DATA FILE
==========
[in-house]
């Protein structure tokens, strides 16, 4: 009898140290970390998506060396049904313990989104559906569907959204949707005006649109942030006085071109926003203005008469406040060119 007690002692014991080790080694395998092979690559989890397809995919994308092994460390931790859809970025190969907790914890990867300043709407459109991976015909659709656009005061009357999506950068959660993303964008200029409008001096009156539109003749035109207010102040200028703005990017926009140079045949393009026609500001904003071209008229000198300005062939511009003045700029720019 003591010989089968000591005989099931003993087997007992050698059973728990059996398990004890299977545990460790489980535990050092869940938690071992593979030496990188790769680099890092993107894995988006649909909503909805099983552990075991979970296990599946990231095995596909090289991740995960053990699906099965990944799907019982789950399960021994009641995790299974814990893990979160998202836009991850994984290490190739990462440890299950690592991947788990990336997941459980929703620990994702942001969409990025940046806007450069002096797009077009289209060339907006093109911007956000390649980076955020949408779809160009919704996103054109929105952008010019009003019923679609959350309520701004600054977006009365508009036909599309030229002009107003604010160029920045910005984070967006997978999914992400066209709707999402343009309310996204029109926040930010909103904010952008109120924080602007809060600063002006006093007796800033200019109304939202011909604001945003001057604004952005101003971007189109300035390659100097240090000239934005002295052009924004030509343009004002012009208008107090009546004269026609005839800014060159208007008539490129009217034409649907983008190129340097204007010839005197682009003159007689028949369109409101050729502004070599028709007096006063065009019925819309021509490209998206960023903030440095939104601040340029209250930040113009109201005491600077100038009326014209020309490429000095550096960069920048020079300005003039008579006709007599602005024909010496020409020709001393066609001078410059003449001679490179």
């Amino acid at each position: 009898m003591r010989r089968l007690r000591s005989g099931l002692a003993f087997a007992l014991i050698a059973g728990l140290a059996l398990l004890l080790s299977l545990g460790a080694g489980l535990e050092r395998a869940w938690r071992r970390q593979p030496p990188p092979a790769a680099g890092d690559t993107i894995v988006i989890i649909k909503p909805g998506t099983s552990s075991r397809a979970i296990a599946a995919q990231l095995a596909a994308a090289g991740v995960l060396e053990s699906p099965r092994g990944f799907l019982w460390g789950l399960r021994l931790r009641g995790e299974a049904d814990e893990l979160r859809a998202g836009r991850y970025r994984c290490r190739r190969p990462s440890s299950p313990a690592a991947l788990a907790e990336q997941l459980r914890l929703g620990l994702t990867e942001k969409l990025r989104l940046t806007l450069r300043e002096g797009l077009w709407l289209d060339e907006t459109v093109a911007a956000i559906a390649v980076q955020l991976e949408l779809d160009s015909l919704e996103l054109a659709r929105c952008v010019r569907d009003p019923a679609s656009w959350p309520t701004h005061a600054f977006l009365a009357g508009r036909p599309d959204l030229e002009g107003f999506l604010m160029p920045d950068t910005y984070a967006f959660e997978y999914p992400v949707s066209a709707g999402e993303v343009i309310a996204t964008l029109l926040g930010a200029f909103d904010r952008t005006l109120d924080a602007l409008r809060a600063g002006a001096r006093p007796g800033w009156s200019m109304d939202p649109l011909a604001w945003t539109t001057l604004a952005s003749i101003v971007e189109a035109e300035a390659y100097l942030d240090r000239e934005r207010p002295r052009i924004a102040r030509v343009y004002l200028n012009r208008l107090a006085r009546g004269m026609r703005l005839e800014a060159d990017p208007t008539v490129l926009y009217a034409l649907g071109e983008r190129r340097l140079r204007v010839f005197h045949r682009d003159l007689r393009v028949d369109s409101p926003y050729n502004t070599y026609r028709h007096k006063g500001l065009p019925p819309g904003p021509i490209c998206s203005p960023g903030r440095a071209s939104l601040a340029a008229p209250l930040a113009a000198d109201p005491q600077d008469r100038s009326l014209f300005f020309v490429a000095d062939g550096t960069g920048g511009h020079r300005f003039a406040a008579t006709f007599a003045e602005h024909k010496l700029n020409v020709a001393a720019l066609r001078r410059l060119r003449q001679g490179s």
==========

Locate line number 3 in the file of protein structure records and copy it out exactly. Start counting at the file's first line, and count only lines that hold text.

């Amino acid at each position: 009898m003591r010989r089968l007690r000591s005989g099931l002692a003993f087997a007992l014991i050698a059973g728990l140290a059996l398990l004890l080790s299977l545990g460790a080694g489980l535990e050092r395998a869940w938690r071992r970390q593979p030496p990188p092979a790769a680099g890092d690559t993107i894995v988006i989890i649909k909503p909805g998506t099983s552990s075991r397809a979970i296990a599946a995919q990231l095995a596909a994308a090289g991740v995960l060396e053990s699906p099965r092994g990944f799907l019982w460390g789950l399960r021994l931790r009641g995790e299974a049904d814990e893990l979160r859809a998202g836009r991850y970025r994984c290490r190739r190969p990462s440890s299950p313990a690592a991947l788990a907790e990336q997941l459980r914890l929703g620990l994702t990867e942001k969409l990025r989104l940046t806007l450069r300043e002096g797009l077009w709407l289209d060339e907006t459109v093109a911007a956000i559906a390649v980076q955020l991976e949408l779809d160009s015909l919704e996103l054109a659709r929105c952008v010019r569907d009003p019923a679609s656009w959350p309520t701004h005061a600054f977006l009365a009357g508009r036909p599309d959204l030229e002009g107003f999506l604010m160029p920045d950068t910005y984070a967006f959660e997978y999914p992400v949707s066209a709707g999402e993303v343009i309310a996204t964008l029109l926040g930010a200029f909103d904010r952008t005006l109120d924080a602007l409008r809060a600063g002006a001096r006093p007796g800033w009156s200019m109304d939202p649109l011909a604001w945003t539109t001057l604004a952005s003749i101003v971007e189109a035109e300035a390659y100097l942030d240090r000239e934005r207010p002295r052009i924004a102040r030509v343009y004002l200028n012009r208008l107090a006085r009546g004269m026609r703005l005839e800014a060159d990017p208007t008539v490129l926009y009217a034409l649907g071109e983008r190129r340097l140079r204007v010839f005197h045949r682009d003159l007689r393009v028949d369109s409101p926003y050729n502004t070599y026609r028709h007096k006063g500001l065009p019925p819309g904003p021509i490209c998206s203005p960023g903030r440095a071209s939104l601040a340029a008229p209250l930040a113009a000198d109201p005491q600077d008469r100038s009326l014209f300005f020309v490429a000095d062939g550096t960069g920048g511009h020079r300005f003039a406040a008579t006709f007599a003045e602005h024909k010496l700029n020409v020709a001393a720019l066609r001078r410059l060119r003449q001679g490179s």